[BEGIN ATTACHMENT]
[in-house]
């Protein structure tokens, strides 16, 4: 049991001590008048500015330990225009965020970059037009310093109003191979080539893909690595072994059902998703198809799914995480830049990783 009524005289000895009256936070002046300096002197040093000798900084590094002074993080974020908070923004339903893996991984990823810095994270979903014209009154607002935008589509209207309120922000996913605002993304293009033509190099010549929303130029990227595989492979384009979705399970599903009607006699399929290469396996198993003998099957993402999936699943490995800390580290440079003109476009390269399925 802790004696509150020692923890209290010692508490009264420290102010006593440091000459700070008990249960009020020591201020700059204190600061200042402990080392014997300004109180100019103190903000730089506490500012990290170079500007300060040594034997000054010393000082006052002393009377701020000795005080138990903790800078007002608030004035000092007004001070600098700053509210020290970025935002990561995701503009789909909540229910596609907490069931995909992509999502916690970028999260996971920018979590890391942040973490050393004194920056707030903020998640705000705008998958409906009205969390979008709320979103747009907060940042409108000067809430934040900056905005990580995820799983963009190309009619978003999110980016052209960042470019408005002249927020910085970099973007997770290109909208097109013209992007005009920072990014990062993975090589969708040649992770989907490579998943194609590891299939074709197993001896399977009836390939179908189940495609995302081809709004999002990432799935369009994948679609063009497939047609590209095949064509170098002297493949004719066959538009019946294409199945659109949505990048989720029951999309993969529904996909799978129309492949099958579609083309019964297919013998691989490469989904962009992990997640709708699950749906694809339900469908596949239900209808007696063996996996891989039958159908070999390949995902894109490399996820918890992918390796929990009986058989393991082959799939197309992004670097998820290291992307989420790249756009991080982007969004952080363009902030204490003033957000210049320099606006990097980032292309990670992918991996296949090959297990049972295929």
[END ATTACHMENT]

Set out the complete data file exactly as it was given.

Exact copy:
[in-house]
């Protein structure tokens, strides 16, 4: 049991001590008048500015330990225009965020970059037009310093109003191979080539893909690595072994059902998703198809799914995480830049990783 009524005289000895009256936070002046300096002197040093000798900084590094002074993080974020908070923004339903893996991984990823810095994270979903014209009154607002935008589509209207309120922000996913605002993304293009033509190099010549929303130029990227595989492979384009979705399970599903009607006699399929290469396996198993003998099957993402999936699943490995800390580290440079003109476009390269399925 802790004696509150020692923890209290010692508490009264420290102010006593440091000459700070008990249960009020020591201020700059204190600061200042402990080392014997300004109180100019103190903000730089506490500012990290170079500007300060040594034997000054010393000082006052002393009377701020000795005080138990903790800078007002608030004035000092007004001070600098700053509210020290970025935002990561995701503009789909909540229910596609907490069931995909992509999502916690970028999260996971920018979590890391942040973490050393004194920056707030903020998640705000705008998958409906009205969390979008709320979103747009907060940042409108000067809430934040900056905005990580995820799983963009190309009619978003999110980016052209960042470019408005002249927020910085970099973007997770290109909208097109013209992007005009920072990014990062993975090589969708040649992770989907490579998943194609590891299939074709197993001896399977009836390939179908189940495609995302081809709004999002990432799935369009994948679609063009497939047609590209095949064509170098002297493949004719066959538009019946294409199945659109949505990048989720029951999309993969529904996909799978129309492949099958579609083309019964297919013998691989490469989904962009992990997640709708699950749906694809339900469908596949239900209808007696063996996996891989039958159908070999390949995902894109490399996820918890992918390796929990009986058989393991082959799939197309992004670097998820290291992307989420790249756009991080982007969004952080363009902030204490003033957000210049320099606006990097980032292309990670992918991996296949090959297990049972295929």